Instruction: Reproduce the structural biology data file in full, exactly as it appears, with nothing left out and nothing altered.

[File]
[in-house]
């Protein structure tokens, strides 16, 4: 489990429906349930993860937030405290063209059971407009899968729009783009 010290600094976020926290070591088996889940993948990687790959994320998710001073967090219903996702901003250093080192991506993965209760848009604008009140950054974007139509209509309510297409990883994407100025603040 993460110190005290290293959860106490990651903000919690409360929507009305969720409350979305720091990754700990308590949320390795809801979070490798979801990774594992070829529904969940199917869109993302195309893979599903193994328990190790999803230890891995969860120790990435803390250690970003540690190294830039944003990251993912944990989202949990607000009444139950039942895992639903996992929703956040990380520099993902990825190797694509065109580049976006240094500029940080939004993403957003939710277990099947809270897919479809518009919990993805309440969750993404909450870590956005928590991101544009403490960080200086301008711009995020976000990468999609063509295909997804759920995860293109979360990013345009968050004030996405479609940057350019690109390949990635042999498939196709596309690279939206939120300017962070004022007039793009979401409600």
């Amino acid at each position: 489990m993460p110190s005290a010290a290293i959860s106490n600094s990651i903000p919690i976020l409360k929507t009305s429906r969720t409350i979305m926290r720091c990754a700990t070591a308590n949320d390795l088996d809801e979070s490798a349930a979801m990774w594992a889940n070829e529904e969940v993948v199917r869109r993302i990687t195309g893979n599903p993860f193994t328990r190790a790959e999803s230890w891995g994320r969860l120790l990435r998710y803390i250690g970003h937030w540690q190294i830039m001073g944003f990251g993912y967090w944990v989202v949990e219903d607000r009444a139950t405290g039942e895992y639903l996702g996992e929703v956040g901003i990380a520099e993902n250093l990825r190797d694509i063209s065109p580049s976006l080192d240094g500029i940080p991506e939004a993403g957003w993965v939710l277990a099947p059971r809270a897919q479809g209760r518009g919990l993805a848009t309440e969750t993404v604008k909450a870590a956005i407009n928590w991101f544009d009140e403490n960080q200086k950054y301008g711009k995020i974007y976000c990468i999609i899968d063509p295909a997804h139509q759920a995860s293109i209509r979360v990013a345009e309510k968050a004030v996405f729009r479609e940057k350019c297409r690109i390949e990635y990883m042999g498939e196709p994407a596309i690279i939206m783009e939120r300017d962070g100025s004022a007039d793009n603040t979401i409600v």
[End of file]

[in-house]
């Protein structure tokens, strides 16, 4: 489990429906349930993860937030405290063209059971407009899968729009783009 010290600094976020926290070591088996889940993948990687790959994320998710001073967090219903996702901003250093080192991506993965209760848009604008009140950054974007139509209509309510297409990883994407100025603040 993460110190005290290293959860106490990651903000919690409360929507009305969720409350979305720091990754700990308590949320390795809801979070490798979801990774594992070829529904969940199917869109993302195309893979599903193994328990190790999803230890891995969860120790990435803390250690970003540690190294830039944003990251993912944990989202949990607000009444139950039942895992639903996992929703956040990380520099993902990825190797694509065109580049976006240094500029940080939004993403957003939710277990099947809270897919479809518009919990993805309440969750993404909450870590956005928590991101544009403490960080200086301008711009995020976000990468999609063509295909997804759920995860293109979360990013345009968050004030996405479609940057350019690109390949990635042999498939196709596309690279939206939120300017962070004022007039793009979401409600």
């Amino acid at each position: 489990m993460p110190s005290a010290a290293i959860s106490n600094s990651i903000p919690i976020l409360k929507t009305s429906r969720t409350i979305m926290r720091c990754a700990t070591a308590n949320d390795l088996d809801e979070s490798a349930a979801m990774w594992a889940n070829e529904e969940v993948v199917r869109r993302i990687t195309g893979n599903p993860f193994t328990r190790a790959e999803s230890w891995g994320r969860l120790l990435r998710y803390i250690g970003h937030w540690q190294i830039m001073g944003f990251g993912y967090w944990v989202v949990e219903d607000r009444a139950t405290g039942e895992y639903l996702g996992e929703v956040g901003i990380a520099e993902n250093l990825r190797d694509i063209s065109p580049s976006l080192d240094g500029i940080p991506e939004a993403g957003w993965v939710l277990a099947p059971r809270a897919q479809g209760r518009g919990l993805a848009t309440e969750t993404v604008k909450a870590a956005i407009n928590w991101f544009d009140e403490n960080q200086k950054y301008g711009k995020i974007y976000c990468i999609i899968d063509p295909a997804h139509q759920a995860s293109i209509r979360v990013a345009e309510k968050a004030v996405f729009r479609e940057k350019c297409r690109i390949e990635y990883m042999g498939e196709p994407a596309i690279i939206m783009e939120r300017d962070g100025s004022a007039d793009n603040t979401i409600v």